"How can they not have been further than position "X" based on time, distance, velocity, and eventual arrival at the ocean after descent at "Y" rate?"

There's a chilling possiblity that had not occurred to me until I spoke with some old colleagues (we had a twenty-five year reunion from our old squadron) all of whom are now in either the Passenger Carrying or Freight Carrying profession with such companies as AA / Delta / Southwest or Fedex / UPS.

That possibility: a delayed course change (to evade towering cells) that was in progress at the time of the upset, the course change delayed due to physical fatigue. I asked a few of the guys if they'd been watching this investigation (after we'd had a chat on the Cargo Crash in UAE), and Capt "H" very quickly opined the following:

"I think you'll find out the crew were asleep when they find the CVR."

I wasn't prepared to consider that.

I asked how the heck he knows that?

I pointed out that I understood the Captain to be in rest, per a typical long haul practice in many airlines, with two FOs alive and well on the flight deck.

Capt "H" nodded, and said quite simply that he finds the Occam's Razor explanation to be that the two on the flight deck nodded off. He'd had it happen to himself more than once when he was an FO. Typical happening was the Captain on a long haul would advise him "I'll be getting 40 winks, make sure I am awake in an hour" and before an hour is up, "H" with all great intention to stay awake, nodded off himself, to be awakened by said Captain a bit later ... but nothing bad happened in any of those cases ...

He then helped me understand what could happen.

NOTE: this is a bit of reasoning not intended to injure the rep of the gents on the flight deck that evening, but a way to address

"How did they not go further down intended track based on what is available to know from Wx and ACARS to date?"
(Idea being that they should have been farther down track from LKP).

With a scheduling variation that doesn't allow both of the co-pilots to quite adjust their circadian rhythms, they are by rule "crew rested" but in mid-cycle (circadian rhythms) on the day of this event.

So, per usual, Captain does take off, and a bit later goes off to rest bunk to be sure he's fresh for approach and landing later on in Paris. Two perfectly good and reasonably rested pilots/FO's are on the flight deck, but due to their Circadian rhythm being a bit out of synch, are on a not-quite-settled rest cycle. (I ran into this problelm in the fleet years ago when we began a few weeks of midnight launches, after a few months of mostly day and evening ops. It takes a few days to reset the clock ... we had a number of close calls with eyelids on pilots, and in one case a crewman who made the "wake up" call in time ... )

One nods off, then the other ... and by bad luck, none of the FA's or other Cabin Crew had occasion to communicate with the flight deck for any of the usual reasons. When the big cells appear on Wx radar, neither cued the other to avoid storm (stay with me here) since neither saw the display.

At little bit later (perhaps an FA knocks on the door with coffee?) one of the two awakens much closer to the storm system, and with a peak at the radar realizes

"Whoa, must deviate/change course, too close to storm system."

Being human, and not wanting the Captain to be angry for getting behind the situation, he has awakened his mate and is in process of a course change (both being in the "must sort this out and not get the Captain mad at us" mind frame) when they encounter the severe weather's effects on the airplane. (Note, this sequence of events also points to flying as a priority, aviate navigate communicate, and thus they don't get the message out to the pax "strap in, rough weather ahead" nor to the FA's. Playing catch up, and all that goes with it. Evidence points to quite a few folks not being not strapped in ... )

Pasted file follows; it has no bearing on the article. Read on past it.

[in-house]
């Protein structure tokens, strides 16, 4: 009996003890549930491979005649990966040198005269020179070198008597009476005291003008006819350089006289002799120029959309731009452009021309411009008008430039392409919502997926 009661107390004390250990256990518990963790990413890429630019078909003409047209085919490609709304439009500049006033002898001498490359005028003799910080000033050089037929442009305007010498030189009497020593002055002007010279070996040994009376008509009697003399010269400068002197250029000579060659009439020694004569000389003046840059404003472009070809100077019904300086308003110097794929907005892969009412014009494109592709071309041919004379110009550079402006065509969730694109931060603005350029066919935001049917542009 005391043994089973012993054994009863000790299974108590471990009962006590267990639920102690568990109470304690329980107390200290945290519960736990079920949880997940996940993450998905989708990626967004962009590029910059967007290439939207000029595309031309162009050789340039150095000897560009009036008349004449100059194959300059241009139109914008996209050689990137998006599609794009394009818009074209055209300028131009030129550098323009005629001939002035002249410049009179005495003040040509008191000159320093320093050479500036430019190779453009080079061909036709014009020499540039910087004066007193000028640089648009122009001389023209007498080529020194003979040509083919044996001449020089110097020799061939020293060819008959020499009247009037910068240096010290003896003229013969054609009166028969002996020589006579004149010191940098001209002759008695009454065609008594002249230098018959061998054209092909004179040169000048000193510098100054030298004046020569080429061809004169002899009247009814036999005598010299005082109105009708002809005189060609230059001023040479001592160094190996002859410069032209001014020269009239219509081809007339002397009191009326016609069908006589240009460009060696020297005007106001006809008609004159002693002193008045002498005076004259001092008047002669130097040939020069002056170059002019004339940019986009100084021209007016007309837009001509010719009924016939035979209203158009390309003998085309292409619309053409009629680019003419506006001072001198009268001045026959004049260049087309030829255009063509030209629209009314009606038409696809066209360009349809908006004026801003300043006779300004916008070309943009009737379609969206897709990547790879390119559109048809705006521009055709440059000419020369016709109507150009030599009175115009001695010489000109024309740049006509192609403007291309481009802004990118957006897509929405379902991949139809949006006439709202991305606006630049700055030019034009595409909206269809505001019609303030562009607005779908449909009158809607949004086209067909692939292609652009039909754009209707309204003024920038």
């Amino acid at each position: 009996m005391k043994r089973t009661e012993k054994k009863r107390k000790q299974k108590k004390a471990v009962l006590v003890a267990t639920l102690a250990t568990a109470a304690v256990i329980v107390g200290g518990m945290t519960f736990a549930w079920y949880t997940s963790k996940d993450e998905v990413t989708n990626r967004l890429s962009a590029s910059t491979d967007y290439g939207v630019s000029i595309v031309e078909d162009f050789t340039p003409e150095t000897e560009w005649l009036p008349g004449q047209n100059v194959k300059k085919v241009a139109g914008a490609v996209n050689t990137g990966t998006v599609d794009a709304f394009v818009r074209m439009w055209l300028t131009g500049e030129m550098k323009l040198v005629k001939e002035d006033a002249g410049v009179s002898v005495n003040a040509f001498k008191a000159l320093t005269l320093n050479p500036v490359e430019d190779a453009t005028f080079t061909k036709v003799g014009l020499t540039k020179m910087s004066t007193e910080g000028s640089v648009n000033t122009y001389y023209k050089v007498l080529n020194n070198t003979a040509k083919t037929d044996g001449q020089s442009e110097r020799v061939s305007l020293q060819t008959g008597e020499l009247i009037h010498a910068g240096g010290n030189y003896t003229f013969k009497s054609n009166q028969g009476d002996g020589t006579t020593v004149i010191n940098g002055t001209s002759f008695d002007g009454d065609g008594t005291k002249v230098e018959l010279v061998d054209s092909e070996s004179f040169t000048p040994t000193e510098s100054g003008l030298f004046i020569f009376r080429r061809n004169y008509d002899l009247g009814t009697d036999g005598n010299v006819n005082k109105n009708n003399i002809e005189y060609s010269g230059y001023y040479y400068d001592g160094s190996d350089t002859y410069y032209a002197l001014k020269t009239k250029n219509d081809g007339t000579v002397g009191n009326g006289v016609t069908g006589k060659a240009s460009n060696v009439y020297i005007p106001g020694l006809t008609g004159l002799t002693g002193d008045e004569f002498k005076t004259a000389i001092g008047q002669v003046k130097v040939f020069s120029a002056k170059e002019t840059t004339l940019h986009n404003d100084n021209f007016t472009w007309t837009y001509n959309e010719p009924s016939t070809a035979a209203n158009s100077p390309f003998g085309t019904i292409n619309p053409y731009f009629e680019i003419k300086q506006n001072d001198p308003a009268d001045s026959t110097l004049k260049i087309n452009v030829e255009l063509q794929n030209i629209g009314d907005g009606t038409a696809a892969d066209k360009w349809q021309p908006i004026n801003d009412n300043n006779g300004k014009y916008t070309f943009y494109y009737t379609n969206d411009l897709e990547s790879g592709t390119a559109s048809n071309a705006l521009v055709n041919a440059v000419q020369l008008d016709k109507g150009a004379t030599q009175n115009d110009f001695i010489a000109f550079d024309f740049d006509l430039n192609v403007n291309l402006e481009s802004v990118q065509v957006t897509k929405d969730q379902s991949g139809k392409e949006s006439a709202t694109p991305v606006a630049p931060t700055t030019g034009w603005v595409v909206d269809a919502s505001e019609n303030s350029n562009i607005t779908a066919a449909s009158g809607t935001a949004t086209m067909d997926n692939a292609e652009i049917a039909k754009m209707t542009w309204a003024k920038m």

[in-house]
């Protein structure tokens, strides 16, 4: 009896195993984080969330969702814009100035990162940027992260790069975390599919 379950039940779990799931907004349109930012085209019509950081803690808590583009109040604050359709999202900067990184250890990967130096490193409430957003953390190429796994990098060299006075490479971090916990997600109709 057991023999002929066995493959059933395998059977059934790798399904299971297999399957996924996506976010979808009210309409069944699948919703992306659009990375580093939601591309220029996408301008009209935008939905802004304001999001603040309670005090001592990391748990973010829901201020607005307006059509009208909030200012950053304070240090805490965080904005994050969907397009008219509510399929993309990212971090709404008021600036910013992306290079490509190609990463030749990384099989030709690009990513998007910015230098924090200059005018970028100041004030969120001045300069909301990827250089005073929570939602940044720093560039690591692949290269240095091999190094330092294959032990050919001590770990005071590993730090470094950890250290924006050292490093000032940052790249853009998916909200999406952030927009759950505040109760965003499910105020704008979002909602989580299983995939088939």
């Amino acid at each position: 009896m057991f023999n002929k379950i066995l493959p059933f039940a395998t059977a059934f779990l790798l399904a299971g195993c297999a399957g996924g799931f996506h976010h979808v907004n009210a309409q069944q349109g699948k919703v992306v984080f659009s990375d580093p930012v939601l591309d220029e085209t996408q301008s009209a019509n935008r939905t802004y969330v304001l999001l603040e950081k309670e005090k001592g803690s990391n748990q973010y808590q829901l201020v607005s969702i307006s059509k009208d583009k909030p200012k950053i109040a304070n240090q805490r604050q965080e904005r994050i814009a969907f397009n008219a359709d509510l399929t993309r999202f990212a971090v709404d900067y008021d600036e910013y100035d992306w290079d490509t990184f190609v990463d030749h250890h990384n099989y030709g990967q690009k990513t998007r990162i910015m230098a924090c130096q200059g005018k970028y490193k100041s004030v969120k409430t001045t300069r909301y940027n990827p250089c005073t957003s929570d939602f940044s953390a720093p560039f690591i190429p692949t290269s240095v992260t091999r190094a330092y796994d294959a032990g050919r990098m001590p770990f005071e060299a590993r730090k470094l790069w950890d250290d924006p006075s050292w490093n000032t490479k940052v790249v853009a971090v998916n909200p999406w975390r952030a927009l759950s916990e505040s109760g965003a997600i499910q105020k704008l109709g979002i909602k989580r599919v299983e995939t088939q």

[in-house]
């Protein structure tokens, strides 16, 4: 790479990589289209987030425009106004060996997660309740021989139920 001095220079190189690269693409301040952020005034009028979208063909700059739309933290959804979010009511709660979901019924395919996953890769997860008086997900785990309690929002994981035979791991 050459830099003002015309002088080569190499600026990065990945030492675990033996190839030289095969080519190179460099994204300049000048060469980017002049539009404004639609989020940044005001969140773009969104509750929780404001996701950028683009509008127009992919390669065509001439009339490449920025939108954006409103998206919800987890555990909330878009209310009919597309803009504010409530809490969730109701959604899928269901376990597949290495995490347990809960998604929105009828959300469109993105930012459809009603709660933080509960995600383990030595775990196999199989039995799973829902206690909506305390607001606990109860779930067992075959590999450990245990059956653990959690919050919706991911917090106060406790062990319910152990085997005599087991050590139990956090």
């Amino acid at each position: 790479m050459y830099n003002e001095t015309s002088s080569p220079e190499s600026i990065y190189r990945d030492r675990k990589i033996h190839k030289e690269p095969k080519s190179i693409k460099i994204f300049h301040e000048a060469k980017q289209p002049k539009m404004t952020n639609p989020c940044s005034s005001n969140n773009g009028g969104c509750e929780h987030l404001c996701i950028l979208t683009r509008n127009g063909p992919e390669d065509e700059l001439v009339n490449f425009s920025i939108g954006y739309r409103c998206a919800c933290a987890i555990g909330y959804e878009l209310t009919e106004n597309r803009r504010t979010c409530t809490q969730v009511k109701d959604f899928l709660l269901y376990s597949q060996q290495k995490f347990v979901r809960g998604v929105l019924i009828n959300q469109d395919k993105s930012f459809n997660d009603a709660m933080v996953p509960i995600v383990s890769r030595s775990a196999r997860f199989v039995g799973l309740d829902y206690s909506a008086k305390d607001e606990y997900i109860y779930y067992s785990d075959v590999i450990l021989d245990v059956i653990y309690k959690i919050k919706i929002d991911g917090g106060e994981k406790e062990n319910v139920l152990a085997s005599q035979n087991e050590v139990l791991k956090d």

With (5 or 10 or 15? degree) AoB of turn, you lower your stall margin, right? (At those altitudes, and at that mach number, per previous posts in this thread, it's pretty obvious that one handles any turn with care.)

That aerodynamic reality suggests that if this course change were in progress, the stall occurred in turning flight rather than in level flight ... with the idea that the stall was triggered by hitting unstable air with less stall margin than one normally carries.

This might explain the upset in the first place. (Reduced stall margin).

To compound that, pitot tubes all iced up won't help them after upset occurs, and they have bad to no airspeed information (at least initially) in their scan as they attempt to recover from the upset.

With this unexpected event confronting them, crew for one reason or another (many such reasons were discussed in massive depth in this thread for the past year and a half) were unable to recover.

While attempting to, they were not heading in the general direction of the original flight planned route, but in a turn (one way or the other) away from flight planned route. This changes/reduced the time and distance clicking away. This proposed scenario may resolve the puzzle over why they were this close to LKP.

The other chilling idea based on Capt "H" and his Occam's Razor -- nod off and just fly into the cells -- doesn't answer the problem of "so close to LKP" and isn't something to discuss in the context of

"How do you decide where to look and why, based on a datum of LKP and an estimate of upset based on ACARS?"

BEA had to make some assumptions on where to place datum and where to begin their search. If the assumption included "generally heading along original course from this flight plan" it could explain why they didn't look closer to LKP.

If I remember rightly, early on in the discussions here on PPRUNE forums, some folks had raised that idea of a nod off. It is not my intention to resurrect that zombie, but to apply that idea to the possible effects of track and thus location of the wreckage based on LKP.

Apologies if I was not clear about that earlier.

I am not sure if Capt "H" is right. His remark got me thinking that AF447 migh have been making a course correction/deviation around the cells when an upset occurred, with consequences that I had not yet seen in our lengthy discussion here.

EDIT: I had to revise this a bit to make it clearer.

Last edited by Lonewolf_50; 11th Apr 2011 at 19:10.
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Old 11th Apr 2011, 18:56
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Update on 2010/04/11 meeting between BEA and family representatives